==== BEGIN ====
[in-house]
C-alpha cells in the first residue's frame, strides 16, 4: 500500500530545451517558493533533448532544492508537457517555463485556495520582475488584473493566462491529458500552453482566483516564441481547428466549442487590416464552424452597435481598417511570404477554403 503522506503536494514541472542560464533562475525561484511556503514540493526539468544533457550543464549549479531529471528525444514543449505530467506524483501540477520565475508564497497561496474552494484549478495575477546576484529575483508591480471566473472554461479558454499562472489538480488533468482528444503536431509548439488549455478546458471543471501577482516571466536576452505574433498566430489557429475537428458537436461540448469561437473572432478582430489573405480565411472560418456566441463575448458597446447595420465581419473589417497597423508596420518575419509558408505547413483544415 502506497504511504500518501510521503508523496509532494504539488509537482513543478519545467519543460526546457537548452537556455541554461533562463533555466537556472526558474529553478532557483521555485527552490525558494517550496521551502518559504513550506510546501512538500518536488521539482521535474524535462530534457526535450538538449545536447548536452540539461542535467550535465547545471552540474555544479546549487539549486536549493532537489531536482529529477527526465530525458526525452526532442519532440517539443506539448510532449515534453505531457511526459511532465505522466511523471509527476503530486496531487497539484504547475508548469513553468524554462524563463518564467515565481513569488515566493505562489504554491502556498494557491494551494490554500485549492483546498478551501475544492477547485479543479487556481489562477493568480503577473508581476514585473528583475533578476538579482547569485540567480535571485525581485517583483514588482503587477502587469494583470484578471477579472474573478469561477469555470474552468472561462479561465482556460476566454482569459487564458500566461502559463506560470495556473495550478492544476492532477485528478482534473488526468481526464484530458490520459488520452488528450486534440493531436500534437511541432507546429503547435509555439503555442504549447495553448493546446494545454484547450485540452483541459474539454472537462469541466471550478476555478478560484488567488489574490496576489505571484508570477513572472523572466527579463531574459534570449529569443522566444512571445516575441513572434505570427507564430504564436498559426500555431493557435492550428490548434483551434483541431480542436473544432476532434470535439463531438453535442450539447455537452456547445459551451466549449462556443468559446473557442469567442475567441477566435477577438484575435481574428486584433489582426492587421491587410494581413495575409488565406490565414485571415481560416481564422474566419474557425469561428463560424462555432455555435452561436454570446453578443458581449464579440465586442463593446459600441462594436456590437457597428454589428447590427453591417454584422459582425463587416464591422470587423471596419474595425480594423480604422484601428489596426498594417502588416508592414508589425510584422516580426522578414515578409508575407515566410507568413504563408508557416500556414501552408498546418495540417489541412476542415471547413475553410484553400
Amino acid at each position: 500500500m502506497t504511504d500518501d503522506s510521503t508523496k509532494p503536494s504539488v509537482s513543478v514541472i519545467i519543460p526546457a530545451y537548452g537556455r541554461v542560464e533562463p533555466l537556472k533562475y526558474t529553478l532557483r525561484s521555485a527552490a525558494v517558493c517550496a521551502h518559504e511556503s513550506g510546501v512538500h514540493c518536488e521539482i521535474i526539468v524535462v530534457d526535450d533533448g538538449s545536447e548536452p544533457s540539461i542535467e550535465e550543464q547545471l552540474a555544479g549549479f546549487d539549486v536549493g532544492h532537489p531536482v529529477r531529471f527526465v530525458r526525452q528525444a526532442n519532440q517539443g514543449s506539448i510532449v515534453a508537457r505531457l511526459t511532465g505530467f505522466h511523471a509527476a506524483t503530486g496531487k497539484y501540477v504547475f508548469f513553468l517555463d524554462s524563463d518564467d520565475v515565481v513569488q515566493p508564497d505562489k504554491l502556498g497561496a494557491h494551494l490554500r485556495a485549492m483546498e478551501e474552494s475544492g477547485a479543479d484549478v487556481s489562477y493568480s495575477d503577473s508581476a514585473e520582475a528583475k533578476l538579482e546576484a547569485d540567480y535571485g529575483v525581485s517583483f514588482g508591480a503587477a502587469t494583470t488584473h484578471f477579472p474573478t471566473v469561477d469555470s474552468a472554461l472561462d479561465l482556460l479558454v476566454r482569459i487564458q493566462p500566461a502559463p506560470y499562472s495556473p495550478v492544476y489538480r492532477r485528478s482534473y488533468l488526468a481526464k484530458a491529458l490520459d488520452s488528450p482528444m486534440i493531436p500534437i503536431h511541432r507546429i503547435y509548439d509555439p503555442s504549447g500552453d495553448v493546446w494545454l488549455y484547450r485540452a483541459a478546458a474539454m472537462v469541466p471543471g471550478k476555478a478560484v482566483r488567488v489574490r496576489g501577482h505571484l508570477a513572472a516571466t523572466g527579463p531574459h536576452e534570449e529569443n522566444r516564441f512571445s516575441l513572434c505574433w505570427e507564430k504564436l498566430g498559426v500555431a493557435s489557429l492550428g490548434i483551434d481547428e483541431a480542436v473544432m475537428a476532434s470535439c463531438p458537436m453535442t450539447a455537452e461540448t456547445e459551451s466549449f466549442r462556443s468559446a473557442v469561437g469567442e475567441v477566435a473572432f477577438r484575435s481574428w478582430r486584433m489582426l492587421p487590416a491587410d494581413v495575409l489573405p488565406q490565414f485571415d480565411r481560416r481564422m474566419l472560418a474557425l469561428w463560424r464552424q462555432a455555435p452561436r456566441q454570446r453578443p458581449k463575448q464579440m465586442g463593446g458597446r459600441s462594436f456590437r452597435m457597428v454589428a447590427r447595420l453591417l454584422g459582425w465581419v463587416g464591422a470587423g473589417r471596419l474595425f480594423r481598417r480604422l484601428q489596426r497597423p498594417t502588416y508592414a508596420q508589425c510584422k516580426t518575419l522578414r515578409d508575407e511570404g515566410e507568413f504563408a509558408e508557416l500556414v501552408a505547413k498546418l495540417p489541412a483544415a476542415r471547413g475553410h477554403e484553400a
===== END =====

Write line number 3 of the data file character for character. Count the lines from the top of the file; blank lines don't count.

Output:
Amino acid at each position: 500500500m502506497t504511504d500518501d503522506s510521503t508523496k509532494p503536494s504539488v509537482s513543478v514541472i519545467i519543460p526546457a530545451y537548452g537556455r541554461v542560464e533562463p533555466l537556472k533562475y526558474t529553478l532557483r525561484s521555485a527552490a525558494v517558493c517550496a521551502h518559504e511556503s513550506g510546501v512538500h514540493c518536488e521539482i521535474i526539468v524535462v530534457d526535450d533533448g538538449s545536447e548536452p544533457s540539461i542535467e550535465e550543464q547545471l552540474a555544479g549549479f546549487d539549486v536549493g532544492h532537489p531536482v529529477r531529471f527526465v530525458r526525452q528525444a526532442n519532440q517539443g514543449s506539448i510532449v515534453a508537457r505531457l511526459t511532465g505530467f505522466h511523471a509527476a506524483t503530486g496531487k497539484y501540477v504547475f508548469f513553468l517555463d524554462s524563463d518564467d520565475v515565481v513569488q515566493p508564497d505562489k504554491l502556498g497561496a494557491h494551494l490554500r485556495a485549492m483546498e478551501e474552494s475544492g477547485a479543479d484549478v487556481s489562477y493568480s495575477d503577473s508581476a514585473e520582475a528583475k533578476l538579482e546576484a547569485d540567480y535571485g529575483v525581485s517583483f514588482g508591480a503587477a502587469t494583470t488584473h484578471f477579472p474573478t471566473v469561477d469555470s474552468a472554461l472561462d479561465l482556460l479558454v476566454r482569459i487564458q493566462p500566461a502559463p506560470y499562472s495556473p495550478v492544476y489538480r492532477r485528478s482534473y488533468l488526468a481526464k484530458a491529458l490520459d488520452s488528450p482528444m486534440i493531436p500534437i503536431h511541432r507546429i503547435y509548439d509555439p503555442s504549447g500552453d495553448v493546446w494545454l488549455y484547450r485540452a483541459a478546458a474539454m472537462v469541466p471543471g471550478k476555478a478560484v482566483r488567488v489574490r496576489g501577482h505571484l508570477a513572472a516571466t523572466g527579463p531574459h536576452e534570449e529569443n522566444r516564441f512571445s516575441l513572434c505574433w505570427e507564430k504564436l498566430g498559426v500555431a493557435s489557429l492550428g490548434i483551434d481547428e483541431a480542436v473544432m475537428a476532434s470535439c463531438p458537436m453535442t450539447a455537452e461540448t456547445e459551451s466549449f466549442r462556443s468559446a473557442v469561437g469567442e475567441v477566435a473572432f477577438r484575435s481574428w478582430r486584433m489582426l492587421p487590416a491587410d494581413v495575409l489573405p488565406q490565414f485571415d480565411r481560416r481564422m474566419l472560418a474557425l469561428w463560424r464552424q462555432a455555435p452561436r456566441q454570446r453578443p458581449k463575448q464579440m465586442g463593446g458597446r459600441s462594436f456590437r452597435m457597428v454589428a447590427r447595420l453591417l454584422g459582425w465581419v463587416g464591422a470587423g473589417r471596419l474595425f480594423r481598417r480604422l484601428q489596426r497597423p498594417t502588416y508592414a508596420q508589425c510584422k516580426t518575419l522578414r515578409d508575407e511570404g515566410e507568413f504563408a509558408e508557416l500556414v501552408a505547413k498546418l495540417p489541412a483544415a476542415r471547413g475553410h477554403e484553400a